May 3rd Celebration Experience

Generously shared with us by Sandi Mather from Camden HQ

May 3rd. 2021 Camden HQ experience

Thank you!

In the April 19th entry of Buddhism Day by Day, Sensei says:

“Grass and trees cannot grow without soil. The ‘soil’ that fosters our growth includes our parents, seniors, teachers, or homeland, alma mater, community or company. In any case, everyone has some place where they grew up or someone who nurtured them. Human beings grow as a result of nurturing ‘soil’ in which they express their ability and make the flowers of their lives blossom, just as the spirit of the rice plant returns to the soil and the stalk sprouts to flower and bear grain once again. We should pay our debts of gratitude to this soil in which we developed. This cycle of gratitude will envelop one whole existence. Your humanity will never blossom if you seek only to develop yourself.”

Growing up as an only child in a Toronto suburb,I was surrounded by a strong family and community, including a church with choirs, youth activities and wonderful friendships which survive to this day.

I loved it and joyfully participated.

Enter University and a course in Philosophy of Religion, taught by an enigmatic Professor Peter Angeles, who opened a pandora’s box of alternative ways of thinking – much to my parents chagrin.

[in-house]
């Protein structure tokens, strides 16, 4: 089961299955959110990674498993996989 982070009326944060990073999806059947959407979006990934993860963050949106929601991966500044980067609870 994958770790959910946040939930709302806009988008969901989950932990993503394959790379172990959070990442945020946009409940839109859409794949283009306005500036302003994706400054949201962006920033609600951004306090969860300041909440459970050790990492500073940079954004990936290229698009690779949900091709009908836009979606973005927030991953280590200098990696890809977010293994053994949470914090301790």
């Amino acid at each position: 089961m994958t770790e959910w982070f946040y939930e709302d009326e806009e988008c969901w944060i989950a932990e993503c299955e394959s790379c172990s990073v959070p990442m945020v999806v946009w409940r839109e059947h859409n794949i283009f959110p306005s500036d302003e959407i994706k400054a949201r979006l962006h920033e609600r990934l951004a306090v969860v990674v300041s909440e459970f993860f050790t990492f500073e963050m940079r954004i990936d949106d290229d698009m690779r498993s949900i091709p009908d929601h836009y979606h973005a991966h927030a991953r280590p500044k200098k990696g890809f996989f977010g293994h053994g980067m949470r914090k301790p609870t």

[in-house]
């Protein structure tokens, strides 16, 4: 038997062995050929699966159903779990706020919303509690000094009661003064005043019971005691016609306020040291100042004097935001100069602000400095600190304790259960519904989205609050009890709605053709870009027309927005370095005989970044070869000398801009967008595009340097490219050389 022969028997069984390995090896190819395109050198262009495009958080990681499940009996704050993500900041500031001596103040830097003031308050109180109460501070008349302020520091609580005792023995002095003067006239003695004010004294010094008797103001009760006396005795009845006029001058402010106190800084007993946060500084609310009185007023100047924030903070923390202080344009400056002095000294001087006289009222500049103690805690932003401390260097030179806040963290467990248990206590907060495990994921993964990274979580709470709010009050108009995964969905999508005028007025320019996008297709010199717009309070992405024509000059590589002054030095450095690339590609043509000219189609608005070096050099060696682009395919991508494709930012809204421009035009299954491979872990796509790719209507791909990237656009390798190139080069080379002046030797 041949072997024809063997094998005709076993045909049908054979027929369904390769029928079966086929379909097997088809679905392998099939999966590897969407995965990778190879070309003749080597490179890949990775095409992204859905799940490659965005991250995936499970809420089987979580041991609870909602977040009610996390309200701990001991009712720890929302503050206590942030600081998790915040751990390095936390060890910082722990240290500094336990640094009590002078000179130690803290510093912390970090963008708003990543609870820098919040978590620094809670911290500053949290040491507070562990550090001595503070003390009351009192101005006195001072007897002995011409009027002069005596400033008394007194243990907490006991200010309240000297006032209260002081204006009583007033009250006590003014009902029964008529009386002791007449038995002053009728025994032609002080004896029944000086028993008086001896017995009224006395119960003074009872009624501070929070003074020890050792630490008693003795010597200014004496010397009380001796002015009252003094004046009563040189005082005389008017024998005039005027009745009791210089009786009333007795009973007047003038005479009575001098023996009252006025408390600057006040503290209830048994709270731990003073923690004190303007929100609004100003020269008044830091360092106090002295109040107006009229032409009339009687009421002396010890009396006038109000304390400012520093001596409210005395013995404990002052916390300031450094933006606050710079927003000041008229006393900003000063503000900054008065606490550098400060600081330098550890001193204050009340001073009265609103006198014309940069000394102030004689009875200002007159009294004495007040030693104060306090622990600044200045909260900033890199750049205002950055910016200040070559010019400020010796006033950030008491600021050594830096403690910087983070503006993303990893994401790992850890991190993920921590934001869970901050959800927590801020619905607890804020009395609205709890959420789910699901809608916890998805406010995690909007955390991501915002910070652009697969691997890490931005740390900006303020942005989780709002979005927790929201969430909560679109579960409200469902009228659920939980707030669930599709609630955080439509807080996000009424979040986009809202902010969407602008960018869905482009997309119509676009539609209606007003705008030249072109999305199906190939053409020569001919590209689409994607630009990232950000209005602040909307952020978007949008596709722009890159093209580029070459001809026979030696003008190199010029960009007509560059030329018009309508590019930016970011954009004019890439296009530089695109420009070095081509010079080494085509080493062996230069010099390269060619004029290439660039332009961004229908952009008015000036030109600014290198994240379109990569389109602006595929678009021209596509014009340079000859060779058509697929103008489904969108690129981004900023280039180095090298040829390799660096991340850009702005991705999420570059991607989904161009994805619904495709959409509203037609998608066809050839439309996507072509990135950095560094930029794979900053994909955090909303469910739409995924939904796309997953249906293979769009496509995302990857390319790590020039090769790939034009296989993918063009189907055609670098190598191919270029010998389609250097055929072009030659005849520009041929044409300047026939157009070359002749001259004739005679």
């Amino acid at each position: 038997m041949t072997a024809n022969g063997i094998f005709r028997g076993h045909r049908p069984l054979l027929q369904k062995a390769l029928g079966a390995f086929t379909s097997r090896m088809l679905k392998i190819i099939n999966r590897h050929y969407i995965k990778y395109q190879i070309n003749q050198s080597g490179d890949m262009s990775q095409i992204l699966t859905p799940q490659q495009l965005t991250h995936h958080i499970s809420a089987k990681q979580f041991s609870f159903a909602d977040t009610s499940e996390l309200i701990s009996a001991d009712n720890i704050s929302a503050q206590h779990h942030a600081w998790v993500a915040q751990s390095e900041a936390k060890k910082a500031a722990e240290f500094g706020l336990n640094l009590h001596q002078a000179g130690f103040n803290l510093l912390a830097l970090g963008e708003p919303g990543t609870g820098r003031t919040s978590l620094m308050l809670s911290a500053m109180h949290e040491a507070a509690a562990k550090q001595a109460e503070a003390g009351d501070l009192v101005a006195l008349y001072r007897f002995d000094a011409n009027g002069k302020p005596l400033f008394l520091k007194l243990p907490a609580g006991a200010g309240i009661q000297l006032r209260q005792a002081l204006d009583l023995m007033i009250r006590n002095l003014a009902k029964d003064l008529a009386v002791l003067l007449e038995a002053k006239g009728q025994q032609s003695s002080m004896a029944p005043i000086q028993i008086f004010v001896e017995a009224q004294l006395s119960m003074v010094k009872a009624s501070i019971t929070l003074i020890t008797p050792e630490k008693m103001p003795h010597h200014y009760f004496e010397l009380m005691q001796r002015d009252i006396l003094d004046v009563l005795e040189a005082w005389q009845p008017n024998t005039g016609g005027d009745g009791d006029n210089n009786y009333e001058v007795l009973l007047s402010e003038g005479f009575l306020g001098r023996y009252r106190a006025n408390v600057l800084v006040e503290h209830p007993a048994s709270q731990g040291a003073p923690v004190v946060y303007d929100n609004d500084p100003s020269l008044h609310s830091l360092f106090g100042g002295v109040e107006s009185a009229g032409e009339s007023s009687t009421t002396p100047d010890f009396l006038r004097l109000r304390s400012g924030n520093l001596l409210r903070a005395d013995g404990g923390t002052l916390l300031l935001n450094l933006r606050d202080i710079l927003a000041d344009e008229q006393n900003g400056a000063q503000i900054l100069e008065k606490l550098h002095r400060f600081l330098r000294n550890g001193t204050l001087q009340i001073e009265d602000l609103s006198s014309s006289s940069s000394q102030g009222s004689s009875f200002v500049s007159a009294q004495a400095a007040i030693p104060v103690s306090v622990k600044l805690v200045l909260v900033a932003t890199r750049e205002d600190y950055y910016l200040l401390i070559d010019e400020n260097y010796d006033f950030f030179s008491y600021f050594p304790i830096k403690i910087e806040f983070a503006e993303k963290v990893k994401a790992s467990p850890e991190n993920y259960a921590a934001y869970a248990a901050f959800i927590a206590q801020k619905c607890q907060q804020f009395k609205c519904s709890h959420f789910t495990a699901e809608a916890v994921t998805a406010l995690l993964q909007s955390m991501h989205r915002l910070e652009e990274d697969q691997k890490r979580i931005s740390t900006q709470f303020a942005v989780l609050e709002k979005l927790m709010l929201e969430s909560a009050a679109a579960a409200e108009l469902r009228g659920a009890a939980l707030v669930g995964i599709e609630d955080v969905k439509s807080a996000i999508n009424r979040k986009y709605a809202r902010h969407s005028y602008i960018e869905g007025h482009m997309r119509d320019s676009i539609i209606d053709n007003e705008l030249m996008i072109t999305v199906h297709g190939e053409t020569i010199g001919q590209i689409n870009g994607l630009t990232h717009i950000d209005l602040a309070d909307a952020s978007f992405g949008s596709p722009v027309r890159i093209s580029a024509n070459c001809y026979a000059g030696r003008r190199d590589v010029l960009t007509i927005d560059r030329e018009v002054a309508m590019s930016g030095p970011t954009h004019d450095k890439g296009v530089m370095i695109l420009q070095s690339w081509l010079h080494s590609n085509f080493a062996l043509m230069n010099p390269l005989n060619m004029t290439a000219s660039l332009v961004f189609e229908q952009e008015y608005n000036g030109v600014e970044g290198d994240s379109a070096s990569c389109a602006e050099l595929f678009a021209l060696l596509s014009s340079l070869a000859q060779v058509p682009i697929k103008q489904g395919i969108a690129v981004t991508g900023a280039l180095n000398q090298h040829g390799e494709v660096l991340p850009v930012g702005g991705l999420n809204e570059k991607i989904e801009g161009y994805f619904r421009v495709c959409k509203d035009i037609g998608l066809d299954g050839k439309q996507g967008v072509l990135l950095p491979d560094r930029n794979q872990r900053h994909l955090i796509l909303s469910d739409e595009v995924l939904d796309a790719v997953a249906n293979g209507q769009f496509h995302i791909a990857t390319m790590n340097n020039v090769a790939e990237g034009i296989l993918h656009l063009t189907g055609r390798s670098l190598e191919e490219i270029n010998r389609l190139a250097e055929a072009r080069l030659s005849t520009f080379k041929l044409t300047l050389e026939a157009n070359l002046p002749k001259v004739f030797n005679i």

I couldn’t get enough of Kant, Descartes, Leibnitz, Spinoza, Shopenhauer, Dewey. I read and studied them all with great zeal.

When I left Canada in my early 20s for abroad – again to my parents great sadness- I knew that although I was and still am so proud of my Canadian heritage that I would never return permanently.

That chapter was finished.

Living in the UK, I continued my journey of discovery, investigating other religions- Judaism, Unitarianism, spiritualism, astrology – of course! and a plethora of self-help gurus – Susan Jeffers, Wayne Dyer, Deepak Chopra.

I was searching for that missing piece, yet when Nichiren Buddhism appeared, I was incredibly sceptical!

At my first big NSUK event , as it was then, I was so suspicious of all of the happy smiling faces and when one of the members – Cathy West – subsequently visited me at home and invited me to chant with her – which I did reluctantly to humour her- for 5 minutes – I imagined that she must have a sad little life to be so excited about it. She gave me a little blue book – gongyo – which I glanced at, then put aside!

Fast forward and Margie Finchell, whom I already knew through macrobiotics took me on. Her ichinen was very strong and when my dear father in Canada died, I was lost in grief in a long dark tunnel with no light at the end.